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Piece By Piece
By Nickolena Kassolis 

(Page 1 of 2)

Alzheimer’s disease came into my life in January of 2001, and at the time, it seemed like the lesser of two evils.

“It’s either a brain tumor or Alzheimer’s disease,” the neurologist said, describing what he thought was wrong with my mother.

“Can you get Alzheimer’s in your fifties?” I immediately asked.

The answer was yes. You can get Alzheimer’s disease in your fifties, in your forties, in your thirties. The earliest reported case might have developed in the brain of a 27-year-old. That doesn’t matter. What matters is that it happened to my mother when she was 54 and was a vibrant, young, energetic woman. It happened to my mother when she was in the prime of her life. In an instant, she was old. In an instant, she was sick. In an instant, she was dying.

“She has about three to five years,” the doctor told us.

I used to think it was called Old Timer’s disease, but have come to master the pronunciation of the scientist who discovered this condition. He discovered the more rare form of the disease, the early-onset Alzheimer’s that my mother has lived with for the past four years. In that time, she has lost many of her cognitive abilities, each falling slowly from her consciousness, piece by piece like tiny snowflakes that collect on the barren grass. She stopped driving, stopped cooking, stopped cleaning the house. She forgot how to dress herself, do the laundry, cook dinner. Now she is having problems remembering what to do after she goes to the bathroom. With each change in my mother, my family and I adapt – trying to accommodate for everything she is losing, while working to keep her spirits up, her lips smiling. My father is her caregiver, and so am I, and so are my brothers, and so is her sister. We have formed a circle of love and support around my mother and around ourselves to provide the best care that we can. This is not easy for any of us.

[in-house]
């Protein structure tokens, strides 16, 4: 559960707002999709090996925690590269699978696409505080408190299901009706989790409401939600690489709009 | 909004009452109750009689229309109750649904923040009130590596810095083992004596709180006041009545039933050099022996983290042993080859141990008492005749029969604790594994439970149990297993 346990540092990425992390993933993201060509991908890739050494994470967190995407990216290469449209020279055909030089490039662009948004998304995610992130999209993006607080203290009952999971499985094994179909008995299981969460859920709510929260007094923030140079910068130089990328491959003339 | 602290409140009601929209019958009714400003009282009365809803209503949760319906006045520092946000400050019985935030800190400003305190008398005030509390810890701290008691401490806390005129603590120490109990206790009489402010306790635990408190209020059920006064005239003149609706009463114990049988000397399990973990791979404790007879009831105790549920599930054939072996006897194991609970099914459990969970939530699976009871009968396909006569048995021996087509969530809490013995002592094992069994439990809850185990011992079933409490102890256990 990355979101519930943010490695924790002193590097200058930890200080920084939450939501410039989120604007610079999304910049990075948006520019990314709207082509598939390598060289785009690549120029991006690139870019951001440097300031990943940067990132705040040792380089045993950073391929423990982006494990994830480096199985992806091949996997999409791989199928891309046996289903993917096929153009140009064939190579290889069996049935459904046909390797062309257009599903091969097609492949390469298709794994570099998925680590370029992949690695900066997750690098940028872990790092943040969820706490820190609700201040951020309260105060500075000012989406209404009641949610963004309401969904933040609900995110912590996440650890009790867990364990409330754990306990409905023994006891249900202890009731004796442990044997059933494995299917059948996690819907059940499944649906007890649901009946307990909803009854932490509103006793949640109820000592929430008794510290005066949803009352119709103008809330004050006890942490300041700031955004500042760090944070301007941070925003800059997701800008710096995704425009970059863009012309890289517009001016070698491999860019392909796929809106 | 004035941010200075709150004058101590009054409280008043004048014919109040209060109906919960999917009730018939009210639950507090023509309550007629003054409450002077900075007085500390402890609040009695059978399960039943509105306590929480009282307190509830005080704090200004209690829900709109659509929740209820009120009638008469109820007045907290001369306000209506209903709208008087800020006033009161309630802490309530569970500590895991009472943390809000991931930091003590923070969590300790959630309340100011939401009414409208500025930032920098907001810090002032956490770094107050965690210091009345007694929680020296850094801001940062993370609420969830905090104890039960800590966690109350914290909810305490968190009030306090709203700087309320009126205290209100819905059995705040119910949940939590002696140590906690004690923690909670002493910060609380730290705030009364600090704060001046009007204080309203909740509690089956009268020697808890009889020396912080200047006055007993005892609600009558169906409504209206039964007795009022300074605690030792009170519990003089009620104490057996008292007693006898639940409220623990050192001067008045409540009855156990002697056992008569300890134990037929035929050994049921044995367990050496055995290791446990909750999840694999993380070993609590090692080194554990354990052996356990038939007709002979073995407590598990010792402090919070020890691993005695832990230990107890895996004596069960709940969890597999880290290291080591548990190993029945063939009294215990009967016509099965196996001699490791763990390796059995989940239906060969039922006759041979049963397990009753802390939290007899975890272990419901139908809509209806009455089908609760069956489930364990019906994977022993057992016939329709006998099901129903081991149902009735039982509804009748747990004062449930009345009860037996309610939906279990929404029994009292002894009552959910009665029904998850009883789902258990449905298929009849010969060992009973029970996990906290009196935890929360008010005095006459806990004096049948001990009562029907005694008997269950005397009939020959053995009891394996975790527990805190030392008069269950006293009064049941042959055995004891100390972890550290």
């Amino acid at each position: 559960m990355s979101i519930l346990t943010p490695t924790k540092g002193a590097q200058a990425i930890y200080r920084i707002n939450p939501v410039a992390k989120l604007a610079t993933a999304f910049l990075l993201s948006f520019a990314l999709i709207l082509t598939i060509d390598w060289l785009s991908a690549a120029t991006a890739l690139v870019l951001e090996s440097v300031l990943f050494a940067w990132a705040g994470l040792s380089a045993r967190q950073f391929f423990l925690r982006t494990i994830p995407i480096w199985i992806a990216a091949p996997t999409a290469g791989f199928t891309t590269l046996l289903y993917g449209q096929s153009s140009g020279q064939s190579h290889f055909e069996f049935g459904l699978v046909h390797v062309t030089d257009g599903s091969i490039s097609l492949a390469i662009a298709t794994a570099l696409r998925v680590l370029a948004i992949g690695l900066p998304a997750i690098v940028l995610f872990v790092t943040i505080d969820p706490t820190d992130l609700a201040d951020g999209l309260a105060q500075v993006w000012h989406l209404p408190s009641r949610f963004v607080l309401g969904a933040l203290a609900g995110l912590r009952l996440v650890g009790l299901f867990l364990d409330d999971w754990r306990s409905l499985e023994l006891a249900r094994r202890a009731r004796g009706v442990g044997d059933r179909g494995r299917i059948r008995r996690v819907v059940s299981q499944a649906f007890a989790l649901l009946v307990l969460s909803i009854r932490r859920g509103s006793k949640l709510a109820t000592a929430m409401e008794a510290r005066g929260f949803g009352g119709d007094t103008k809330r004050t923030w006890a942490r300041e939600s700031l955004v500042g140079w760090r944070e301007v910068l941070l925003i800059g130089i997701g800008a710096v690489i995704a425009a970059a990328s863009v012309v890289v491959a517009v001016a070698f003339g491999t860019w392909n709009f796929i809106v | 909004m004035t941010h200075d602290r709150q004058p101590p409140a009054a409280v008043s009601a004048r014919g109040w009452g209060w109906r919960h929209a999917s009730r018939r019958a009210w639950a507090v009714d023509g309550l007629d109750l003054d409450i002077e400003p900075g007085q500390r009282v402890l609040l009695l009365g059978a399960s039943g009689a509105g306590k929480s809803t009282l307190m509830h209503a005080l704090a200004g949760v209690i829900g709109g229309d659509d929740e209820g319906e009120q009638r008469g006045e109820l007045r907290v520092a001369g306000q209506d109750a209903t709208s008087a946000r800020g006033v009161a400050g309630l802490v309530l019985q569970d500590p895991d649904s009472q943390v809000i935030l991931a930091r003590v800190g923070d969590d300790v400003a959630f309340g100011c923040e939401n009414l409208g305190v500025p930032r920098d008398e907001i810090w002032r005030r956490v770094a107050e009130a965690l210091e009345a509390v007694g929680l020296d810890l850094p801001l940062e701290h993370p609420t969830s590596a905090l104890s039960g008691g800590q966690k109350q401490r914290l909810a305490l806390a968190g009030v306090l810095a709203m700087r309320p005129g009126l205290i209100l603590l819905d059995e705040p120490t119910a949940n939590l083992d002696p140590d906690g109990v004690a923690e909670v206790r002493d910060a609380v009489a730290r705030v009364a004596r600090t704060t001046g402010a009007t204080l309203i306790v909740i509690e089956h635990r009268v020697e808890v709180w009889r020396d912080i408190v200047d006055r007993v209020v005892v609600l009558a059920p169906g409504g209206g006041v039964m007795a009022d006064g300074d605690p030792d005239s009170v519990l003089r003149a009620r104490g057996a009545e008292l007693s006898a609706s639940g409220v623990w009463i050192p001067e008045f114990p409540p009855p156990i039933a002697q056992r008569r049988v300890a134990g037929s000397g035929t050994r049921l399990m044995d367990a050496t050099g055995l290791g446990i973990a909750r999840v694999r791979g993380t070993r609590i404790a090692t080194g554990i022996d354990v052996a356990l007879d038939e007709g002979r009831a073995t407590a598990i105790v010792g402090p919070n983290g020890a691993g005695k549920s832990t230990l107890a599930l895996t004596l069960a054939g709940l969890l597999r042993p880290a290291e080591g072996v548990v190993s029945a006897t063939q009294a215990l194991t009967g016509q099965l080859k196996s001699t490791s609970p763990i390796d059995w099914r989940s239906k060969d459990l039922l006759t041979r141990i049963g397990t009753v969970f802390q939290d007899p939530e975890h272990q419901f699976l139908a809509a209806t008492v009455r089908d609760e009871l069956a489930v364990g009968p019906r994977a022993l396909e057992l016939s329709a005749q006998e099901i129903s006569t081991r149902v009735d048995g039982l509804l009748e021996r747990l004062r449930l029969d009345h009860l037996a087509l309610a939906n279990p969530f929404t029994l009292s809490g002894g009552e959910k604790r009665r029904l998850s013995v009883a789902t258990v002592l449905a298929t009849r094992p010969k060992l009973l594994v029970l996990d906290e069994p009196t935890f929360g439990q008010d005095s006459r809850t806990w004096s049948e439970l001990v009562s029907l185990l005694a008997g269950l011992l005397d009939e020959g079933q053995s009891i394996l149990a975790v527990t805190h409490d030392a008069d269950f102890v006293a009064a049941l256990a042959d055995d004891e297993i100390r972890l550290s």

I think of my father who is 62 years old, a dentist who still holds regular hours in his private practice, and of the life that he planned with my mother when they reached this part of their lives. Those plans would have included travel, buying a vacation home in Myrtle Beach, time with friends and grandchildren; not dressing his wife every morning, pulling her sixteen pills from their bottles and then putting them in pudding so that she can swallow them. Not arranging for her to attend an adult daycare center three times a week and then carting her around on the other days so that she does not get bored staying home alone with only the television to entertain her. And then I think of something that he told me shortly after my mother was diagnosed, something that he repeats to me time and time again when we discuss any change in her condition – “Whatever is, is.”

For my family and me, Alzheimer’s disease is what is. It is what now defines my mother and her life. It is what has forever altered our family structure, the way we relate, the way we live. Caring for her is filled with challenges and struggles, sad moments that water my eyes with tears and days that leave me wondering why. Caring for her is also filled with infinite joy, surprising gratitude, and an insight that only individuals in similar situations can share.

She was just a mom to me before she got sick.  Not a person, not a friend, not another woman, just a mom. I was comfortable with her in that motherly role, giving advice, baking bread, helping with homework.


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